“Victor Seven Ten Romeo.”
“Victor Twelve.”

b. VOR/VORTAC/TACAN alternate airways. State the word “Victor,” followed by the number of the airway in group form and the alternate direction.

EXAMPLE-
“Victor Twelve South.”

c. Colored/L/MF airways. State the color of the airway followed by the number in group form.

EXAMPLE-
“Blue Eighty­One.”

d. Named Routes. State the words “North American Route” or “Bahama Route,” followed by the number of the route in group form.

EXAMPLE-
“North American Route Fifty.”
“Bahama Route Fifty­Five Victor.”

e. Military Training Routes ( MTRs). State the letters “I­R” or “V­R,” followed by the number of the route in group form.

EXAMPLE-
“I­R Five Thirty­One.”
“V­R Fifty­two.”

12-1-19. NAVAID TERMS

a. Announce NAVAIDs as follows in TBL 12­1­42:

TBL 12-1-42
NAVAID Terms

Contraction

Phraseology

DME

D­M­E

GNSS

Global Navigation Satellite System

GPS

Global Positioning System

ILS

I­L­S

LOM

Outer compass locator

MLS

M­L­S

NDB

Nondirectional radio beacon

RNAV

Area Navigation System

TACAN

TACK­AN

VOR

V­O­R

VORTAC

VOR­ (as in “vortex”) TACK

WAAS

Wide Area Augmentation System

b. Describe radials, arcs, courses, bearings, and quadrants of NAVAIDs as follows:

1. VOR/VORTAC/TACAN/MLS NAVAIDs. State the name of the NAVAID followed by the separate digits of the radial/azimuth (omitting the word degrees) and the word “radial/azimuth.”

EXAMPLE-
“Appleton Zero Five Zero Radial.”
“Lindburg Runway Two Seven MLS two six zero azimuth.”

2. Arcs about VOR­DME/VORTAC/TACAN/MLS NAVAIDs. State the distance in miles from the NAVAID followed by the words ``mile arc,'' the direction from the NAVAID in terms of the eight principal points of the compass, the word “of,” and the name of the NAVAID.

EXAMPLE-
“Two zero mile arc southwest of O'Hare Runway Two Seven Left M­L­S.”

3. Quadrant within a radius of NAVAID. State direction from NAVAID in terms of the quadrant; e.g. NE, SE, SW, NW, followed by the distance in miles from the NAVAID.

EXAMPLE-
“Cleared to fly northeast quadrant of Philipsburg VORTAC within four zero mile radius.”

REFERENCE-
P/CG Term, QUADRANT.

4. Nondirectional beacons. State the course to or the bearing from the radio beacon, omitting the word “degree,” followed by the words “course to” or “bearing from,” the name of the radio beacon, and the words “radio beacon”.

EXAMPLE-
“Three four zero bearing from Randolph Radio Beacon.”

12-1-20. NAVAID FIXES

Describe fixes determined by reference to a radial/localizer/azimuth and distance from a VOR­DME/VORTAC/TACAN/ILS­DME or MLS as follows:

a. When a fix is not named, state the name of the NAVAID, followed by a specified radial/localizer/azimuth, and state the distance in miles followed by the phrase “mile fix.”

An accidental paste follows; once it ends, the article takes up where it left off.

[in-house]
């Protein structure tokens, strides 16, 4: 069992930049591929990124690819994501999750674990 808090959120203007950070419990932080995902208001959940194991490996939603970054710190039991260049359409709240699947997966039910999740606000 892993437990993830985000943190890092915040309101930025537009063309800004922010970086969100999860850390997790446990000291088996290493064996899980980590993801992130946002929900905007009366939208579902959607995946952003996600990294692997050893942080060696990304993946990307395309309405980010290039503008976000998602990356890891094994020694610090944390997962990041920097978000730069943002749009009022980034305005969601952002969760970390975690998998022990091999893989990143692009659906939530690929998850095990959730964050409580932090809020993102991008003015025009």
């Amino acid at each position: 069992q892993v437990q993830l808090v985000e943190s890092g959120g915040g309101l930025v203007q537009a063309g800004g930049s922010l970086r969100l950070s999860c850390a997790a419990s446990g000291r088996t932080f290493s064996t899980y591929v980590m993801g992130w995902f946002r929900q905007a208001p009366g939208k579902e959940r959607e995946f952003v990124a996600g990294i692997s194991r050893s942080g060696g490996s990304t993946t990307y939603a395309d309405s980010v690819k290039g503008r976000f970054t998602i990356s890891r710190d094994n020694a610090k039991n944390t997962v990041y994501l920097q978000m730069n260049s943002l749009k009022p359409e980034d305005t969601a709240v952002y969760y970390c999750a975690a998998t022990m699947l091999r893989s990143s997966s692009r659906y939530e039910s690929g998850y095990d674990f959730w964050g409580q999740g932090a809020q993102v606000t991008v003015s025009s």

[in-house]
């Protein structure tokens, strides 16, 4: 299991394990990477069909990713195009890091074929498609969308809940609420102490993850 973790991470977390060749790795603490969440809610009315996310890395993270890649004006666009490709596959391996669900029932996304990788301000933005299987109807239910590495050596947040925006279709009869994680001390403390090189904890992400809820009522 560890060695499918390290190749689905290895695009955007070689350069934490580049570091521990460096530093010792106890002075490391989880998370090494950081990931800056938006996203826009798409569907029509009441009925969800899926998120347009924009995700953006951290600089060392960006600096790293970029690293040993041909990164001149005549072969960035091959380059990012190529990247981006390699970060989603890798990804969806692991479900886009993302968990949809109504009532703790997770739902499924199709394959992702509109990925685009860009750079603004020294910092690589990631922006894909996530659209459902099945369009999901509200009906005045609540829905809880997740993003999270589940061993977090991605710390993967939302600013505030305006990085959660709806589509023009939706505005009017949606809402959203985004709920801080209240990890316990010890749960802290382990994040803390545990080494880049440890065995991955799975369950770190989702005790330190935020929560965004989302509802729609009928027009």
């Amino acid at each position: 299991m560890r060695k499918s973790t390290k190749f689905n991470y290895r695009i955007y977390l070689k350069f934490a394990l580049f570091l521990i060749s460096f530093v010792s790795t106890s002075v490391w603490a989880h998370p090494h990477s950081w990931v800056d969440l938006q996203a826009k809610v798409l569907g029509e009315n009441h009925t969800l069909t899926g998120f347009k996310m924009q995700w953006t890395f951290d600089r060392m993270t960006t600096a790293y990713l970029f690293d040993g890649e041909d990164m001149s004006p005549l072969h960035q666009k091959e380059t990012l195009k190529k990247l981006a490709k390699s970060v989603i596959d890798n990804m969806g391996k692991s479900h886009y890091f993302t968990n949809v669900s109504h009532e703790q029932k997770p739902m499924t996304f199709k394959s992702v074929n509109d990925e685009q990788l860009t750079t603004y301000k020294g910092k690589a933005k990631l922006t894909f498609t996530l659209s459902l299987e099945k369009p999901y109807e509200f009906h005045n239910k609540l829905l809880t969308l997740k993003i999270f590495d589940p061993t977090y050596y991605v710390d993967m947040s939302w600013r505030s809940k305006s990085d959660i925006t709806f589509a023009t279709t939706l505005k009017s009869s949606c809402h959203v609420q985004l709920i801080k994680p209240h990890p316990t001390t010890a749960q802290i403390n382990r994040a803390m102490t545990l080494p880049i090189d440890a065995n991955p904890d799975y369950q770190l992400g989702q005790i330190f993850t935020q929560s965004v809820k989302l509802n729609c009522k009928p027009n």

EXAMPLE-
“Appleton zero five zero radial three seven mile fix.”
“Reno localizer back course four mile fix.”
“Hobby Runway One Two M­L­S zero niner zero azimuth one two mile fix.”

b. When a fix is charted on a SID, STAR, en route chart, or approach plate, state the name of the fix followed by the phrase “D­M­E fix” or “waypoint,” as appropriate.

EXAMPLE-
“Shaum D­M­E Fix.”
“Shaum Waypoint.”

c. Use specific terms to describe a fix. Do not use expressions such as “passing Victor Twelve” or “passing J Eleven.”

12-1-21. RUNWAY CONDITIONS

a. State factual information as reported by airport management concerning the condition of the runway surface and describing the accumulation of precipitation. Furnish quality of braking action as received from pilots or airport management to all aircraft as follows:

1. Describe the quality of braking action using the terms good, fair, poor, or nil. If the pilot or airport management reports braking action in other than the foregoing terms, ask them to categorize braking action in these terms.

2. Include the type of aircraft or vehicle (if known) from which the report is received.

EXAMPLE-
“All runways covered by packed snow six inches deep.”
“Braking action poor reported by an F Twenty­Seven.”

3. If the braking action report affects only a portion of a runway, obtain enough information from the pilot or airport management to describe braking action in terms easily understood by the pilot.

EXAMPLE-
“Braking action poor first half of runway, reported by a Gulfstream Two.”
“Braking action poor beyond the intersection of Runway Two Seven, reported by a Boeing Seven Twenty­Seven.”

NOTE-
Descriptive terms, such as first/last half of the runway, should normally be used rather than landmark descriptions; for example, opposite the fire station, south of a taxiway.

b. State runway friction measurement readings/values as received from airport management to aircraft as follows:

1. At airports with friction measuring devices, provide runway friction reports, as received from airport management, to pilots on request. State the runway number followed by the MU number for each of the three runway zones, the time of the report in UTC, and a word describing the cause of the runway friction problem.

EXAMPLE-
“Runway Two Seven, MU forty­two, forty­one, twenty­eight at one zero one eight ZULU, ice.”

2. Issue the runway surface condition and/or the runway condition reading (RCR), if provided, to all USAF and ANG aircraft. Issue the RCR to other aircraft upon request.

EXAMPLE-
“Ice on runway, R­C­R Zero Five, patchy.”

NOTE-
USAF has established RCR procedures for determining the average deceleration readings of runways under conditions of water, slush, ice, or snow. The use of RCR code is dependent upon a pilot's having a “stopping capability chart” specifically applicable to his/her aircraft. USAF offices furnish RCR information at airports serving USAF and ANG aircraft.